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What are lumens

Think of lumens as a "new" way of knowing how bright a lamp is. Lumens = Light Output.

In simple terms, Lumens (denoted by lm) are a measure of the total amount of visible light (to the human eye) from a lamp or light source. The higher the lumen rating the “brighter” the lamp will appear.

We have all bought 50W or 60W conventional bulbs or spotlights in the past expecting a certain level of brightness. This incorrectly linked power consumption (Watts) to light output.

More light, less energy (Watts) with LED

With low energy LED lamps, more light output can be achieved with much less power consumption. For example, a 6.5W LED lamp will give a similar light output to a 50W Halogen bulb. That's 87% less energy for the same light output! When using LED more energy is converted to light rather than heat. As technology improves, more lumens will be produced using even less Watts - i.e. more lumens per Watt. So as a result, using Watts as a guide to brightness is no longer relevant.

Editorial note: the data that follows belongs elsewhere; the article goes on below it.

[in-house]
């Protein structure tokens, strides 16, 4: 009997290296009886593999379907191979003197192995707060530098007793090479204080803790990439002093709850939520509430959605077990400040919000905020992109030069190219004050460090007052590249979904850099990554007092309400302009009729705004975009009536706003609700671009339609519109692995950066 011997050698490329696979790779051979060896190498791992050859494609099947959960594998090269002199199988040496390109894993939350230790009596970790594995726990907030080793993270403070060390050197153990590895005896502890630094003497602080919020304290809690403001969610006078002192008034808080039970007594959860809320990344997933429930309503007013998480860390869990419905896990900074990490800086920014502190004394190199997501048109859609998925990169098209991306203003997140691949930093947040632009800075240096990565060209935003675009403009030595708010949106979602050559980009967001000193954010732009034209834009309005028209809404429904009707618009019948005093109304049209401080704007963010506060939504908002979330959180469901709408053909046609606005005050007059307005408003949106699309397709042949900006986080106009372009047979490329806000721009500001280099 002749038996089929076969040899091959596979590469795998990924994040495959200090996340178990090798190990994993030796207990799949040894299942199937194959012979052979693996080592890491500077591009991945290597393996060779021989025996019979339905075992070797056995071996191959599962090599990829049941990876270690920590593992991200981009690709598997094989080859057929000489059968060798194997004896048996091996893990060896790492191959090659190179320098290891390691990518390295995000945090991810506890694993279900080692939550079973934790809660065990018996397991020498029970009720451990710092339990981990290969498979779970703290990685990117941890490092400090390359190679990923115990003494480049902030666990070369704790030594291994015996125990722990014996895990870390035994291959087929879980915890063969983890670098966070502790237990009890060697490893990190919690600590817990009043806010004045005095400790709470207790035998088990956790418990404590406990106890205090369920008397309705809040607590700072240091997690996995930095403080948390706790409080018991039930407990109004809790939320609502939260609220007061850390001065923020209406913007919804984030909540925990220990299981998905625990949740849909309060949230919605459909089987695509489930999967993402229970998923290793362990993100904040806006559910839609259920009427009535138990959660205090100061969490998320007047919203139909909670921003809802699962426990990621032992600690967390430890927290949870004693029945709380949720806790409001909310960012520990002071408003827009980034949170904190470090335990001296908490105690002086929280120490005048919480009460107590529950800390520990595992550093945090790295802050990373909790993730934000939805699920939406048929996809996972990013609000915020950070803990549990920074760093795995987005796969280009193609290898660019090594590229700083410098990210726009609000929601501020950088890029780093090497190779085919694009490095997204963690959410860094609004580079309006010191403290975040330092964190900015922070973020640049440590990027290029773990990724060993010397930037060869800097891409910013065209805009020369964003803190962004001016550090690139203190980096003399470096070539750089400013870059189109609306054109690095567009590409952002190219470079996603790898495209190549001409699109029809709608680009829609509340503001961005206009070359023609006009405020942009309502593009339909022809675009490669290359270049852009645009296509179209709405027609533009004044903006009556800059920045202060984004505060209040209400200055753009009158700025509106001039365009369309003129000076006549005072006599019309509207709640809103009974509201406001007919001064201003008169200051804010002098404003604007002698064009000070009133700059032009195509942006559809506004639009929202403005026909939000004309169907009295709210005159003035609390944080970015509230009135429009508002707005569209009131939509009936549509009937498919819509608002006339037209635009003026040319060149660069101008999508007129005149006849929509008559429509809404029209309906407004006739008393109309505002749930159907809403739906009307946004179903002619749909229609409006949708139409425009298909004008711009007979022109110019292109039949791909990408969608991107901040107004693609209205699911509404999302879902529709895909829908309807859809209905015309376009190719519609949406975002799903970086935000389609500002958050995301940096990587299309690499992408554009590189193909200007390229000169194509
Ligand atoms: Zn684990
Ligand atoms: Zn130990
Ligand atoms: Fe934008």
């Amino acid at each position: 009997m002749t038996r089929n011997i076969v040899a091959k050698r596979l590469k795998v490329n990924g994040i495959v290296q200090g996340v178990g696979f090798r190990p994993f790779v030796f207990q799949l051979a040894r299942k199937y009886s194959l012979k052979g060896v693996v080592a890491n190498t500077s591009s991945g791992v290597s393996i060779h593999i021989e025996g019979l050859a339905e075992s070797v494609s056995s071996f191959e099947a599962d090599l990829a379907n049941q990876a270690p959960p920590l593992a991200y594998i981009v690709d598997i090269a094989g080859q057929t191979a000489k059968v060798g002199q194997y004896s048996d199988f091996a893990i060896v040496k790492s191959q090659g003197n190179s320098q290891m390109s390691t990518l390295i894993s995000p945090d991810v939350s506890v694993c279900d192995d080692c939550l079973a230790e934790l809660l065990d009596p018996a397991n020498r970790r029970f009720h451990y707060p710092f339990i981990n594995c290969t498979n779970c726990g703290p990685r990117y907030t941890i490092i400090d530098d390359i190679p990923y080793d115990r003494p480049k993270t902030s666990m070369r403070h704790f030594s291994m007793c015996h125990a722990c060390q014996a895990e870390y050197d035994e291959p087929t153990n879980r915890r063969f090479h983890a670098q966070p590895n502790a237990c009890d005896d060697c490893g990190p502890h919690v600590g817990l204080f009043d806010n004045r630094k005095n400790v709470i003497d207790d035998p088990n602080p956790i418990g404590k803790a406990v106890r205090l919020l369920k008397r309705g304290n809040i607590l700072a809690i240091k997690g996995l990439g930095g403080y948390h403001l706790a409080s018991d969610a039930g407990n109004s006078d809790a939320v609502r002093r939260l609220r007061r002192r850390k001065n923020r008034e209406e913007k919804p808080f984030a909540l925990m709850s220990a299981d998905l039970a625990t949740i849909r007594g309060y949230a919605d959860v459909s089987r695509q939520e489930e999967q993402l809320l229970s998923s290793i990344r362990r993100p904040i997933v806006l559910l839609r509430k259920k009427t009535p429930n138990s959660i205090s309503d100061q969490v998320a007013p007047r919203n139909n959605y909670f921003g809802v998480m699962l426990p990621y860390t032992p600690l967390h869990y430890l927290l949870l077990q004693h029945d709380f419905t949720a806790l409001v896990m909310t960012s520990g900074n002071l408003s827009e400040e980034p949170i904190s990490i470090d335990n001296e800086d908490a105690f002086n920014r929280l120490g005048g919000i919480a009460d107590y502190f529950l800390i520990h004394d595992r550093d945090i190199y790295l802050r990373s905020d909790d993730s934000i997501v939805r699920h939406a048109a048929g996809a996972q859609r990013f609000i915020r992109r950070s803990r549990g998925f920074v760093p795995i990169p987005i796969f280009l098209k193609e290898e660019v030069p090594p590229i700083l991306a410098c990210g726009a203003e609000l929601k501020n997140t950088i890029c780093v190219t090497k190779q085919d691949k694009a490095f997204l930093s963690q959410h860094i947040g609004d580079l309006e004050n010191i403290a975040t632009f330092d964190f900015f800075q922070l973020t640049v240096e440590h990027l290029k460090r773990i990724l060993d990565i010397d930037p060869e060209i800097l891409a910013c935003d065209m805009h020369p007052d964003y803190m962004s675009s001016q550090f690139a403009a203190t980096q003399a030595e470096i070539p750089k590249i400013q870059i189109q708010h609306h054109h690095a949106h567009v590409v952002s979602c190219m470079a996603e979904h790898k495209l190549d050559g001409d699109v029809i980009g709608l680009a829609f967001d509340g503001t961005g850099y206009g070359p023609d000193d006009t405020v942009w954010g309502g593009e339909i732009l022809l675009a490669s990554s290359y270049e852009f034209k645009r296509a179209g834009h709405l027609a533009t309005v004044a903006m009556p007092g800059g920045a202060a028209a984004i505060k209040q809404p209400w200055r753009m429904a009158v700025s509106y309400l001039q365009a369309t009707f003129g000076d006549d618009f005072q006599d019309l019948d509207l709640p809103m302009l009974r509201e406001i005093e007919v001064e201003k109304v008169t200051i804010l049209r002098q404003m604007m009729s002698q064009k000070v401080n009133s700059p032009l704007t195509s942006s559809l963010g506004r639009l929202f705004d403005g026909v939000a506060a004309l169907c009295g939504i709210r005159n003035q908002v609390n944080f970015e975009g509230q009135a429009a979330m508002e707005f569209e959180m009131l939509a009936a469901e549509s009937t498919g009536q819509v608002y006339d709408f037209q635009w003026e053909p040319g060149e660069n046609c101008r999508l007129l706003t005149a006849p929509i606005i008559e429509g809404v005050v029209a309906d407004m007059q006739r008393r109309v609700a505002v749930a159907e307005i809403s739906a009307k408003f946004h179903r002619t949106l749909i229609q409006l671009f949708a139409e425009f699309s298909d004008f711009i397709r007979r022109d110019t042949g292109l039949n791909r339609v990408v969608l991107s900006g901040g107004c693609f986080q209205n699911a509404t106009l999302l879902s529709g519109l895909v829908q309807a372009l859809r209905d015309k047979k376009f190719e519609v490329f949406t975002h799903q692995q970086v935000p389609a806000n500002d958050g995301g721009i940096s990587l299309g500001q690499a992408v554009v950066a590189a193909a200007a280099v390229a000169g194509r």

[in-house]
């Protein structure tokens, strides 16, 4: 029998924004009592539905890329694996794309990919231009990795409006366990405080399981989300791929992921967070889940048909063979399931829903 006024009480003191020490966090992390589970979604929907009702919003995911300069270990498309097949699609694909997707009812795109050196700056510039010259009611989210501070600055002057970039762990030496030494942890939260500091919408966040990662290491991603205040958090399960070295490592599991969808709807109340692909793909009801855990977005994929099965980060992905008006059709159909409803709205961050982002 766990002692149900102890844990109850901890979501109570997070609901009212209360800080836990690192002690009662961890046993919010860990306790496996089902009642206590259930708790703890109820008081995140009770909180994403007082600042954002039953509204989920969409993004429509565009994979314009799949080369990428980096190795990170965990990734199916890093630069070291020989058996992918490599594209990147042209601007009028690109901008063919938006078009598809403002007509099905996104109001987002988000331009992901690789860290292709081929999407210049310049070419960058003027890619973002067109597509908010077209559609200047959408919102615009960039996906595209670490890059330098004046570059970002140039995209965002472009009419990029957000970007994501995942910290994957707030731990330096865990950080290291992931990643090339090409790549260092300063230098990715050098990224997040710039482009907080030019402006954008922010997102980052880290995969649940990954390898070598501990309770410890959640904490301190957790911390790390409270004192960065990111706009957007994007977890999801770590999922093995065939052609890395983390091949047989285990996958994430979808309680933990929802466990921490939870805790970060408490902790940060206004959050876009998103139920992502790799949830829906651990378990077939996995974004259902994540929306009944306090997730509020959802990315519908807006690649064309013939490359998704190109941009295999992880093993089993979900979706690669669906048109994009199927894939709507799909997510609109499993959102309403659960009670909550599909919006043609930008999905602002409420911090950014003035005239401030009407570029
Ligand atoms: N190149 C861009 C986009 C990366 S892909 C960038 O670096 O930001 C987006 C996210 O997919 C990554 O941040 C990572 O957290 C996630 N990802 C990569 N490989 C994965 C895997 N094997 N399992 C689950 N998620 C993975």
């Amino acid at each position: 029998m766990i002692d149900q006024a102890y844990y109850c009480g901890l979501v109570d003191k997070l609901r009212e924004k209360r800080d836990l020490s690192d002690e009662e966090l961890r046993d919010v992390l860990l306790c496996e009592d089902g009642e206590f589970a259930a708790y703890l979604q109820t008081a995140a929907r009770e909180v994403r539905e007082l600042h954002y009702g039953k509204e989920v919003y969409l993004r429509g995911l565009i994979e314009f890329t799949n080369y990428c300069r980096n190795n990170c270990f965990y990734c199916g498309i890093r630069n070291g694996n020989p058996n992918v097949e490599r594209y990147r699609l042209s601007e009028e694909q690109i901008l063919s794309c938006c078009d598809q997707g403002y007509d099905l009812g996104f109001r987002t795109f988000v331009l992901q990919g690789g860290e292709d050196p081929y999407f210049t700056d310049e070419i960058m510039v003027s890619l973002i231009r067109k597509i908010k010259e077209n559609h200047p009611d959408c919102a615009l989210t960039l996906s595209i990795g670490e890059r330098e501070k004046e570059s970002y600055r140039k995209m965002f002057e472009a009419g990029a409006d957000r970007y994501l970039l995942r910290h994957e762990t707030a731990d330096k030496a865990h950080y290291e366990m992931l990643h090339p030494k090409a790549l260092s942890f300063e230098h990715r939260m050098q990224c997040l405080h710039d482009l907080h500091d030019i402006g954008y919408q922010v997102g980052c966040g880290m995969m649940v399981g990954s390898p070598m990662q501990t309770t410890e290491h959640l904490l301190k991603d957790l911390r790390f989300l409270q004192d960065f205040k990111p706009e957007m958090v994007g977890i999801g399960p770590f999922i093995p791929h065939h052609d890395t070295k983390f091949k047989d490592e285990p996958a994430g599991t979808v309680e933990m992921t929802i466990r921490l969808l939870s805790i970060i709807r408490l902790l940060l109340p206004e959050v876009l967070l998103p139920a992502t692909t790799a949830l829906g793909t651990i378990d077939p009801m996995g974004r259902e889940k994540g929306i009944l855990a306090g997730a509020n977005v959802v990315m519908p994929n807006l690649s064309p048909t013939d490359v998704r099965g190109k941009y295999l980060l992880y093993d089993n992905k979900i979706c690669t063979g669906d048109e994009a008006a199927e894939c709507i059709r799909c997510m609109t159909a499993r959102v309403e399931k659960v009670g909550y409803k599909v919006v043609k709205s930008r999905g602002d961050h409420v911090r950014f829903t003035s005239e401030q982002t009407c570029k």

Lumens - Conventional vs LED lamps

To achieve the same light output of a 60W conventional bulb you will need an LED lamp with around 800 - 850 lumens. All Integral LED lamps have the lumen rating clearly marked on the packaging and on the lamp base . We also provide a conversion guide to the "old wattages" on the pack e.g. 11.5W LED =  60W conventional.

Below is an approximate guide to help you decide the lumen rating for your LED replacement lamp. (Click on the wattage to see the products we have available)

Lumens and Useful Lumens

For non-directional bulbs such as a globe, golfball or candle shape, the total lumen output is calculated for all directions. With a directional bulb such as GU10 spotlight, the light is emitted in many directions, some of this light (spill light) may not be useful but it is counted in the total lumen rating.

To make comparisons fairer and easier the EU has recently introduced a “useful lumens” rating. This is a measurement of useful light emitted in a standardised 90 degree cone (see image). The “useful lumen” rating is normally lower than the total lumen output but has more relevance to a spotlight bulb where useful light is in a forward focussed direction.